Have you ever heard of “management by walking around” (MBWA)? MBWA was something popularized in the 1980s that is still practiced by many business leaders today. It helps you be more visible, connect with your staff for idea sharing and invite suggestions for doing things better in your firm. Practiced routinely, it can provide a wealth of information about morale and productivity, as well as clues to why your firm is performing better or worse than expectations. MBWA can illuminate the internal factors influencing business goal achievement — the “strengths” and “weaknesses” components of a SWOT analysis.
Substitute “marketing” for the “M” in MBWA and you have an interesting practice for understanding and making decisions about funeral home marketing. Successful funeral directors are connected to their communities through more than the work they do, the civic organizations to which they belong or the philanthropies they support. They eat in local diners and attend high school football games. They go to local art festivals and spend crisp fall days walking around revitalized downtowns. It is as important to see and be seen around your local community as it is to be visible to your staff, and much can be learned about the external factors that may influence your firm’s success — the “opportunities” and “threats” components of a SWOT analysis.
When I was attending a state convention a couple of years back, a funeral home owner I have known for years asked if I wanted to have dinner at a place near his firm. After way too much chicken parmesan and cannoli, we walked over to the funeral home and he said, “Let’s go for a ride.” He opened the garage and between two immaculately waxed funeral coaches was an immaculately waxed golf cart. “Hop in and hold on,” he said, as he slid into the driver’s seat. It was around 8 p.m.
That night we tooled around the sidewalks of his hometown, stopping to chat with everyone from a high school buddy and the owner of a local jewelry store to a homeless person. Some folks knew my host well; others acted like they were speaking with a celebrity when they learned his name was the one on the big sign outside the funeral home. We met someone who recently lost a relative and thought the “mortician” did a pretty good job. That mortician worked for a competitor, so we asked what he meant by “pretty good.” (More on that later.)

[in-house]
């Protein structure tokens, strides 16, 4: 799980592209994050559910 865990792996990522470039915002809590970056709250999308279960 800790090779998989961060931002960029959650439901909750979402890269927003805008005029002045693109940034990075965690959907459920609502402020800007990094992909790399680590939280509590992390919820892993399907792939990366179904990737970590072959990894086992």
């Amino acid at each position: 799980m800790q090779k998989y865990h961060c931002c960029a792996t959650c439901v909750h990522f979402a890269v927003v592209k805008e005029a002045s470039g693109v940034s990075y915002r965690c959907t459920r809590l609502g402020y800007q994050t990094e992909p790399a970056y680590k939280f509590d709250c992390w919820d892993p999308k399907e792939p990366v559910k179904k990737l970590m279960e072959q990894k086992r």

Several years ago, I visited with another funeral director who owned two firms: one in his hometown and the other a few miles away. We met in the town where he acquired the second funeral home, where less than two years prior, no one knew who he was. As we drove downtown to have dinner at one of the newer bistros in the revitalized district, I noticed folks waving at our car and shouting hello to my driver. You’d have thought this guy was a hometown hero rather than a somewhat new neighbor.
We passed a police officer parked in a convenience store parking lot, monitoring the activity of young cruisers travelling around the square. We turned into the lot and drove right up next to the squad car. “How you doin’ tonight?” he asked the officer, who I later learned was the grown son of an old high school friend. “Pretty calm night tonight,” the cop answered before making a joke about giving each of us a field sobriety test. (Neither of us had had a drop, for the record.)
This was another example of the undeniable payoff of “marketing by walking around” (or “wandering,” in this case). From the moment it was a possibility that he might acquire the funeral home, this funeral director began spending time out in the community. He “walked the beat” and leveraged introductions the former owner was willing to make. We spent less time talking to each other — even in the restaurant — than we did talking to people he most definitely treated like more than acquaintances.
In both of these cases, these casual interactions provided a wealth of information and goodwill for my hosts. Some of the folks we talked to mentioned funeral home staff members by name. I heard about a funeral that was performed a month or so prior to my visit that was “a really great service.” I also learned that “pretty good” was definitely not a positive when characterizing an experience, especially what should be a celebration of life.
The lesson? Get out there. See and be seen. Listen and be heard. Routinely and casually interacting with people in your community is a brand management activity that builds goodwill and provides important insights for decision-making for long-term success. It’s also much less expensive than media, in terms of real and opportunity costs.
Dean Lambert is the Senior VP - Marketing & Communications for Homesteaders Life Company. He is a frequent presenter at funeral association events and has published numerous articles on funeral home marketing and PR. Click here to learn more about the leadership team at Homesteaders.